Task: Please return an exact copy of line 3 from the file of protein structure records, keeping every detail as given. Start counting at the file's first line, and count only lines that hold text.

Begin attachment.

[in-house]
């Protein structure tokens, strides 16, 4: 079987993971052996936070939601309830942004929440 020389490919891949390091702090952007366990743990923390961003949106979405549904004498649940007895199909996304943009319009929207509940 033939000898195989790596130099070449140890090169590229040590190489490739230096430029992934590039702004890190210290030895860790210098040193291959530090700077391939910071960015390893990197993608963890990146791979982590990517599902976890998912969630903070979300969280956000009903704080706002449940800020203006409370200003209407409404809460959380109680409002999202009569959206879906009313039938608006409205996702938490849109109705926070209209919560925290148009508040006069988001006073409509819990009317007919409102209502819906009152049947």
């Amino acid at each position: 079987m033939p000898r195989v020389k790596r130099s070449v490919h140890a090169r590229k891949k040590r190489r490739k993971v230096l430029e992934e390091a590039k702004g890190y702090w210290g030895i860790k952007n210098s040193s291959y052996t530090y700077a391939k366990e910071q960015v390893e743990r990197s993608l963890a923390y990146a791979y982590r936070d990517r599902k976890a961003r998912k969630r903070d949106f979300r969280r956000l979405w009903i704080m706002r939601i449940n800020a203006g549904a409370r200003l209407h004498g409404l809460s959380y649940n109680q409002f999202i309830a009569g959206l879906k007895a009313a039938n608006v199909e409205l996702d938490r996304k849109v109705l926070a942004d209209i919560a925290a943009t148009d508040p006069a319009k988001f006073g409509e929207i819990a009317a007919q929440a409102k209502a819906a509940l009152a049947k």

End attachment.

């Amino acid at each position: 079987m033939p000898r195989v020389k790596r130099s070449v490919h140890a090169r590229k891949k040590r190489r490739k993971v230096l430029e992934e390091a590039k702004g890190y702090w210290g030895i860790k952007n210098s040193s291959y052996t530090y700077a391939k366990e910071q960015v390893e743990r990197s993608l963890a923390y990146a791979y982590r936070d990517r599902k976890a961003r998912k969630r903070d949106f979300r969280r956000l979405w009903i704080m706002r939601i449940n800020a203006g549904a409370r200003l209407h004498g409404l809460s959380y649940n109680q409002f999202i309830a009569g959206l879906k007895a009313a039938n608006v199909e409205l996702d938490r996304k849109v109705l926070a942004d209209i919560a925290a943009t148009d508040p006069a319009k988001f006073g409509e929207i819990a009317a007919q929440a409102k209502a819906a509940l009152a049947k």